Montessori is a highly hands-on approach to learning, encouraging children to develop their observation skills by doing many types of activities. These activities include use of the five senses, kinetic movement, spatial refinement, small/large motor skills coordination, and concrete knowledge that leads to later abstraction.
Montessori classrooms provide an atmosphere that is pleasant and attractive to allow children to learn at their own pace and interact with others in a natural and peaceful environment.
Maria Montessori, born in 1870, was the first woman in Italy to receive a medical degree. She worked in the fields of psychiatry, education and anthropology. She believed that each child is born with a unique potential to be revealed, rather than as a “blank slate” waiting to be written upon.
Her main contributions to the work of those of us raising and educating children are in these areas:
- Preparing the most natural and life-supporting environments for the child
- Observing the child living freely in this environment
- Continually adapting the environment in order that the child may fulfill his or her greatest potential, physically, mentally, emotionally, and spiritually.
In 1906, Maria Montessori was well known enough that she was asked to head a day-care center in Rome’s rundown San Lorenzo district. She used the opportunity to observe the children’s interactions with materials developed to appeal to the senses — sensorial materials — refining them as well as developing new materials with which the children could work. This self-directed, interactive, materials-centered approach, in which the teacher mainly observes while the children select objects specifically designed to impart conceptual frameworks or skills, is a hallmark of Montessori education.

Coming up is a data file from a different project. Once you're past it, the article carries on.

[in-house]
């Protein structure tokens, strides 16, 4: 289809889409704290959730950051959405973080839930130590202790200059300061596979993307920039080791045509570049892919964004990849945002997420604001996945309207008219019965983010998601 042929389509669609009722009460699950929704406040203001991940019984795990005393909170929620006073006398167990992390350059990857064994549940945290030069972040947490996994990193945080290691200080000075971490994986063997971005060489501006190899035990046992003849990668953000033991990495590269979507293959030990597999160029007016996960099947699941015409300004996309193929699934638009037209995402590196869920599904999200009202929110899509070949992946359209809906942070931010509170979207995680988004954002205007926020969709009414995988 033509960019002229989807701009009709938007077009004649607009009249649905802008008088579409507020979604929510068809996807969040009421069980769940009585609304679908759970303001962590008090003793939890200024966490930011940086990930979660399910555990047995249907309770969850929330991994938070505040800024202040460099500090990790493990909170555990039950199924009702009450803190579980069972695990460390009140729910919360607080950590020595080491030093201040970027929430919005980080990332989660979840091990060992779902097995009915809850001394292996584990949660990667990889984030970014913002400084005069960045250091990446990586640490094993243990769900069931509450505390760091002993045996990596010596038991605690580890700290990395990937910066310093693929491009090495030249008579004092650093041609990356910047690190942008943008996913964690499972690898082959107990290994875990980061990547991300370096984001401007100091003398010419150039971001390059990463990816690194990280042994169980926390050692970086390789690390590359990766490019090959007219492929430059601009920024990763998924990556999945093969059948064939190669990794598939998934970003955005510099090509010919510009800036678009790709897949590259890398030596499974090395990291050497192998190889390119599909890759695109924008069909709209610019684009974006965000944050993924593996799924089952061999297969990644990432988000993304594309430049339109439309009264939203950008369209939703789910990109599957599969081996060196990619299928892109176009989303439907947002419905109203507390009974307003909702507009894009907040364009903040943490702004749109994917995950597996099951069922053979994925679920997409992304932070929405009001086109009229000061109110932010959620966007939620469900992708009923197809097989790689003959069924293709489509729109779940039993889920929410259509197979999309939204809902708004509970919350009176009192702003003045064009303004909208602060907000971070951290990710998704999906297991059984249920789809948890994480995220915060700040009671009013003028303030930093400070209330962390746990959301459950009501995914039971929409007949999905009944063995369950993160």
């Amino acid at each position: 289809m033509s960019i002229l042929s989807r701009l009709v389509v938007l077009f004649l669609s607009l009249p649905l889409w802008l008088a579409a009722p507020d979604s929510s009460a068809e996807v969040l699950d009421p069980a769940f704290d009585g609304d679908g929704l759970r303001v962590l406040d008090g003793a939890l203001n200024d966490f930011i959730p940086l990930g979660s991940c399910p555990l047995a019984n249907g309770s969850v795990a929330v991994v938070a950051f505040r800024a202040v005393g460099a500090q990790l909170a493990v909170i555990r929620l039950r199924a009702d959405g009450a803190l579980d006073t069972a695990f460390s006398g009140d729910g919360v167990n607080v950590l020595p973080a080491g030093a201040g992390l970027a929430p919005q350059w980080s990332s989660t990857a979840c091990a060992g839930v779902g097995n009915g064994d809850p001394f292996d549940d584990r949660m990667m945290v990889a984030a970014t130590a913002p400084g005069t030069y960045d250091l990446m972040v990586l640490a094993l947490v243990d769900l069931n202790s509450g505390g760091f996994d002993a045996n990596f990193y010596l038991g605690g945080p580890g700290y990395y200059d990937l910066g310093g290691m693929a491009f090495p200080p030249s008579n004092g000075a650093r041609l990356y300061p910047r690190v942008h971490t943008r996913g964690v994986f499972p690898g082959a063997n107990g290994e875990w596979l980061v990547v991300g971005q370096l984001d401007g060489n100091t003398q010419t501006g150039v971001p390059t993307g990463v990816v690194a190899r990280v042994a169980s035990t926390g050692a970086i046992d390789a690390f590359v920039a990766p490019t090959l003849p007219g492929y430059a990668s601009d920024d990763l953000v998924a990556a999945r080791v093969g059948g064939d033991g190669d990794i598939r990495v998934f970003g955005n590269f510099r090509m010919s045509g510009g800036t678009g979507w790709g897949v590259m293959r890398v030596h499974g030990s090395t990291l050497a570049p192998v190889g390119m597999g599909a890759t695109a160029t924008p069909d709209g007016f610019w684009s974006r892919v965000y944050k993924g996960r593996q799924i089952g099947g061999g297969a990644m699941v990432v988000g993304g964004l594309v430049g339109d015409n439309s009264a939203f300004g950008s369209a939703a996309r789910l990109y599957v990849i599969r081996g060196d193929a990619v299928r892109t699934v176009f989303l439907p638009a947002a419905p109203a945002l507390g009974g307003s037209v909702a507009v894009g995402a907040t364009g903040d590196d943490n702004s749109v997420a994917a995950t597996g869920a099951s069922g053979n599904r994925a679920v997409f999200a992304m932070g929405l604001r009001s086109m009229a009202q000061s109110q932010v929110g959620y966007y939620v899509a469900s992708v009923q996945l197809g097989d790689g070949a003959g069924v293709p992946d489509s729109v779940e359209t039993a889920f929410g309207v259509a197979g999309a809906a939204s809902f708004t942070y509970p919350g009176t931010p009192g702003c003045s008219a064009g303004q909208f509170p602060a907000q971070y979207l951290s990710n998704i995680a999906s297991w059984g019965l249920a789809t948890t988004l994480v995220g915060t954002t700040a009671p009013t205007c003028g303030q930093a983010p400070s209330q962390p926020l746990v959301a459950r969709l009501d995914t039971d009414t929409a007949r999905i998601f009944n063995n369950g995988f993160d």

Montessori’s initial work focused on young children.
Introduction to Methodology in Practice
Many establishments throughout the world implement Maria Montessori’s approach to education for a wide range of ages.
The educational materials uses are tailored to children’s developmental needs.
One distinguishing feature of Montessori at a young age is that children direct their own learning, choosing among the sections of a well-structured classroom, including:
Practical Life includes activities of daily living such as learning to button and tie, pouring, spooning, and cleaning up after oneself. These develop concentration, self-esteem, and fine motor skills.
Sensorial materials such as the Tower of Cubes (Pink Tower), Color Tablets and Mystery Bag spotlight the use of the senses to discriminate differences in the environment.
Math materials such as the Cards and Counters and Golden Beads help children develop awareness of basic math concepts.
All areas of the classroom involve the development of language. However, there is a special Language area with materials such as Sandpaper Letters, Sound Boxes, Movable Alphabet, and Metal Insets to develop the skills for writing and reading.
Creative Arts and Crafts allow for self-expression and motor development.
Science, especially basic biology and physical science, is explored through the care of animals and simple experimental “works.”
Cultural diversity is introduced through the use of Puzzles, Maps, Flags, and cultural celebrations.
The role of a teacher is to introduce children to materials and then remain a “silent presence” in the classroom.
Montessori establishments pride themselves on catering to individual students’ personalities and needs.
Students are encouraged to teach and help each other.
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